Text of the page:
With all that’s happened at the World Championships in the last two days, writing about the women’s 10,000 is like writing about ancient history. It was so long ago — do you remember? It was the race when three American women finished third, fourth, and sixth, a team performance that was better than Kenya and better than Ethiopia. Remember how Molly Huddle had the bronze medal in sight, but let up a few meters before the line and was passed by Emily Infeld? We all cringed when that happened, knowing that it would instantly join other video exhibits of why you should always run through the line.
But we don’t, you know.
Last night I showed up at the Harvard Track and the first person I saw was my friend Curtis, who skipped the usual greetings, and instead hailed me with these bizarre words: “I’ll bet Molly Huddle wishes you were her coach!”
What on earth was he talking about, I wondered, and then I remembered that two weeks earlier I had been supervising the workout of an ex-student of mine, and took him aside after his first interval and told him he needed to run hard through the line on every interval, even in practice. Well, duh, that’s what all coaches do. We all say it all the time, and yet, endless repetition doesn’t change the fact that the habit is hard to break.
Or maybe it does. Apparently, after the U.S. Championships Shalane Flanagan took Emily Infeld aside and told her that the only reason she (Flanagan) had beaten her (Infeld), was that Infeld had let up at the end. “You’re faster than me,” Flanagan said. Maybe Flanagans’s coaching made all the difference in the final meters of the WC final.
Most of us who run races, whether at the World Championships or in local fun runs, are prone to anticipate the finish line by slackening our effort. Since Huddle’s self-inflicted misfortune, there have been plenty of examples in Beijing of runners not running through the line. Most conspicuously, Genzebe Dibaba took plenty of time (relatively speaking) to celebrate before crossing the line in the women’s 1500.
I think it’s deeply ingrained in our nature to save ourselves the extra, often unneeded discomfort of continuing to sprint when we have been running quite hard for quite a while. Maybe it’s because if I’m ahead, I want the race to conclude sooner, and in a tragic miscalculation of cause and effect, I instinctively try to bring about the race’s end by acting as though it is already over. It’s tragic because not running prolongs the actual race, even if it seems to shorten the period of my suffering. And if I’m behind, but closing, then I want the race to be prolonged, even though I’m sprinting for all I’m worth to shorten the time before all further efforts will be useless.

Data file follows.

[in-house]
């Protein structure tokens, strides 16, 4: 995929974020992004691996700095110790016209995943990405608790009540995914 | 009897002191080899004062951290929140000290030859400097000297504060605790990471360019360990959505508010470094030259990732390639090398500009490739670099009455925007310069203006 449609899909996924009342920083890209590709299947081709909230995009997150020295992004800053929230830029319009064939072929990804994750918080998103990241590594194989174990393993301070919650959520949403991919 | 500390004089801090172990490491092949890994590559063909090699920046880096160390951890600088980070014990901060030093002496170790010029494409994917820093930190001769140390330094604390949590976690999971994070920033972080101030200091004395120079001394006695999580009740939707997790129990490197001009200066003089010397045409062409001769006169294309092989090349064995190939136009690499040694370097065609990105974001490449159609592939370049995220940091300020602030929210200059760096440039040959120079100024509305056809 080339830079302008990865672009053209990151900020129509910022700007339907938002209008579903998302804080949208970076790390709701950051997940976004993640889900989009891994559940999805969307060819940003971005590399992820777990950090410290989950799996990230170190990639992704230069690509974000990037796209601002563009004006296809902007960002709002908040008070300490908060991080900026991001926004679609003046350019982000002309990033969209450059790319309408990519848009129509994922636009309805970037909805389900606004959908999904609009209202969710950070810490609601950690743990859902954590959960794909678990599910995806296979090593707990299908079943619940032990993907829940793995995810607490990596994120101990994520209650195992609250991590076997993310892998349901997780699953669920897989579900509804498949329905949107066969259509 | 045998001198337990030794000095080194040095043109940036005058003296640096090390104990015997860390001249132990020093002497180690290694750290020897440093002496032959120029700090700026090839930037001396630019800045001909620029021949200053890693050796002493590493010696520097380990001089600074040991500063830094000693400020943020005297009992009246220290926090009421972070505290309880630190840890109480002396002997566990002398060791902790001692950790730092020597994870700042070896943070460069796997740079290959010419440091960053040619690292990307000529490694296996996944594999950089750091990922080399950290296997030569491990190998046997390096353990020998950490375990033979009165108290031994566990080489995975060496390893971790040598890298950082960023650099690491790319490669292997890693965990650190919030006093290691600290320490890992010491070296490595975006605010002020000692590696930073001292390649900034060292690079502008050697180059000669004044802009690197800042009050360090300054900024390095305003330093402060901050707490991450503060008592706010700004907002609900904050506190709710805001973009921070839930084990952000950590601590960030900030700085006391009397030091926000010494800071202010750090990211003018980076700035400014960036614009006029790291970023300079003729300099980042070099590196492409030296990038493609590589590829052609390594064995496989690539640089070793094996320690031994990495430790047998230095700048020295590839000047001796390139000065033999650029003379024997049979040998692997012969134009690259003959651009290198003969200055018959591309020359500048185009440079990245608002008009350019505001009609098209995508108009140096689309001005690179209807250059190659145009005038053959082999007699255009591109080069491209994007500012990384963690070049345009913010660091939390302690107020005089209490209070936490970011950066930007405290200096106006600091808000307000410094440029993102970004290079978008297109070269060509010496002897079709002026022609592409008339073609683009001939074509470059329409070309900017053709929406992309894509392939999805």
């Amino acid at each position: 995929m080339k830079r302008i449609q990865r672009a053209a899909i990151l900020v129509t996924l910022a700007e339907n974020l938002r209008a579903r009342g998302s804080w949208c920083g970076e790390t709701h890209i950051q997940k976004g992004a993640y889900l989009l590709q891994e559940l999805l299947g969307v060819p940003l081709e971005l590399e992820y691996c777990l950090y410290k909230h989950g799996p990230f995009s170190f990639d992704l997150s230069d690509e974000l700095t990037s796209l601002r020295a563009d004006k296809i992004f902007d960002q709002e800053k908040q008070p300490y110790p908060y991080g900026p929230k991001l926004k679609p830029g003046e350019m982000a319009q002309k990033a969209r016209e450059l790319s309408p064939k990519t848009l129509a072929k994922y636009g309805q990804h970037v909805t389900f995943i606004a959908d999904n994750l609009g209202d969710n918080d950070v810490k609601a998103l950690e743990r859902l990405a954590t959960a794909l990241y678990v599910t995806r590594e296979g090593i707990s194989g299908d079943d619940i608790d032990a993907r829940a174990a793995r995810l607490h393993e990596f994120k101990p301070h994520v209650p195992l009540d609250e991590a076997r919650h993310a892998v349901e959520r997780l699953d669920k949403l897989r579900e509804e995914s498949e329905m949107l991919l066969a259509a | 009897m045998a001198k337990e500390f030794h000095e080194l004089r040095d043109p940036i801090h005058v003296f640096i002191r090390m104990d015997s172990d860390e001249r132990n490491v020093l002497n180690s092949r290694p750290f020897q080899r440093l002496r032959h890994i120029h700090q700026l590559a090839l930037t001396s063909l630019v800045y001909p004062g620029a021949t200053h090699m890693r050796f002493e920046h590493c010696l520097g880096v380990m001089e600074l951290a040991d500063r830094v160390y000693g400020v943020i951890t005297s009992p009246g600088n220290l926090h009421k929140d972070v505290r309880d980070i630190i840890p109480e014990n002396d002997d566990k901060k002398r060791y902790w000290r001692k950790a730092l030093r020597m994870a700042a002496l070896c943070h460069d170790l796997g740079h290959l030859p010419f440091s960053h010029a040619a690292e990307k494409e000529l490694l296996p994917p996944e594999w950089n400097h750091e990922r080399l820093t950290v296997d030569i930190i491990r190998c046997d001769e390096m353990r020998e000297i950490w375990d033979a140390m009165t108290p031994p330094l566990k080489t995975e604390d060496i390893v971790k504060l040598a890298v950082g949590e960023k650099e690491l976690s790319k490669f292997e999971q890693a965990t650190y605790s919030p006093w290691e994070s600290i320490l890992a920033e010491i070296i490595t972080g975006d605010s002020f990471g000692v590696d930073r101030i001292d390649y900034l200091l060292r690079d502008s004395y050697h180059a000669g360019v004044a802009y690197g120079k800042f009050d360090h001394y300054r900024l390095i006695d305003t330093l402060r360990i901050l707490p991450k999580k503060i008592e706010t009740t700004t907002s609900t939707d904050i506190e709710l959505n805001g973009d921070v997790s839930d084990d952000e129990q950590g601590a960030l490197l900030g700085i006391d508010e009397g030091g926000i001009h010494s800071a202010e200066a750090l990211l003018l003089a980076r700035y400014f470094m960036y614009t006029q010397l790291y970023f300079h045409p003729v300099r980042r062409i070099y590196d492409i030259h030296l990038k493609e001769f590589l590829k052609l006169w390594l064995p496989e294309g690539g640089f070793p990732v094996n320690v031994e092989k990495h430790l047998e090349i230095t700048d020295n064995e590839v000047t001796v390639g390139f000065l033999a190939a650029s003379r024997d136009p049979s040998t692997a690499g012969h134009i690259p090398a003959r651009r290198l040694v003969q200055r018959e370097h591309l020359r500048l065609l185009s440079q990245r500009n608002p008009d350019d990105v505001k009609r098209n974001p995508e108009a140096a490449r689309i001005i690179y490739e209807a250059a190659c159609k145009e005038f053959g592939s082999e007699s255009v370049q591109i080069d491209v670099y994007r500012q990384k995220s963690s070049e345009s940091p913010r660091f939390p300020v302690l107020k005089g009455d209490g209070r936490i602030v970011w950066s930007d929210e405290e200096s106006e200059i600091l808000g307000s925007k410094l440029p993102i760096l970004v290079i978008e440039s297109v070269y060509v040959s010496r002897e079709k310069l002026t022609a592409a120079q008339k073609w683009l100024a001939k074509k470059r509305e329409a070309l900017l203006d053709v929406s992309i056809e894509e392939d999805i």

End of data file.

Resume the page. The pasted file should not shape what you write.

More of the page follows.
Or maybe slowing down at the end is an unconscious desire to extend the experience of knowing that it’s almost over. For 99% of a distance race, I think we run with an element of fear for how much the finish will take out of us. I know that I’m never completely certain I’ll even finish a race until very near the end. So when the finish is finally RIGHT THERE in front of you, the relief is often so sweet that you want to hang onto it for a split second.
And most of the time, runners get away with this small indulgence. But woe to them if they relax or celebrate too early and then fall victim to the late charge of a desperate pursuer. Many YouTube viewers know Steve Ovett primarily as the bloke who loses a 5000m race to John Treacy after multiple celebratory gestures in the final straight. The video is titled “Arrogance Personified,” and I suppose it’s worth yet another look:
I’m not comparing Huddle’s lapse to Ovett’s epic embarrassment, but it does illustrate that how we remember these incidents depends a lot on what motives we impute to the runner who is caught at the line. Huddle had run a great race up to that point, and I’d like to think that what’s so tough about watching her lose the bronze is our feeling that she deserved it, and was simply careless at the worst possible time.
Always run through the line.
It’s interesting to think about how different that advice sounds when it’s a warning (as it would be when addressed to Huddle) or a rallying cry (as it would be when addressed to Infeld or Treacy). I’d like to think that coaching someone to run through the line isn’t just a way of saying don’t blow it, but is a more positive direction to really honor yourself by embracing every possibility that the race offers you, even if you seem beaten or even if victory seems assured. Every step matters.
And if I really did have Molly Huddle’s ear, I’d tell her that life is long, mistakes are inevitable, and you can only worry about moving forward… the race and the ultimate goal are still in front of you, not behind you.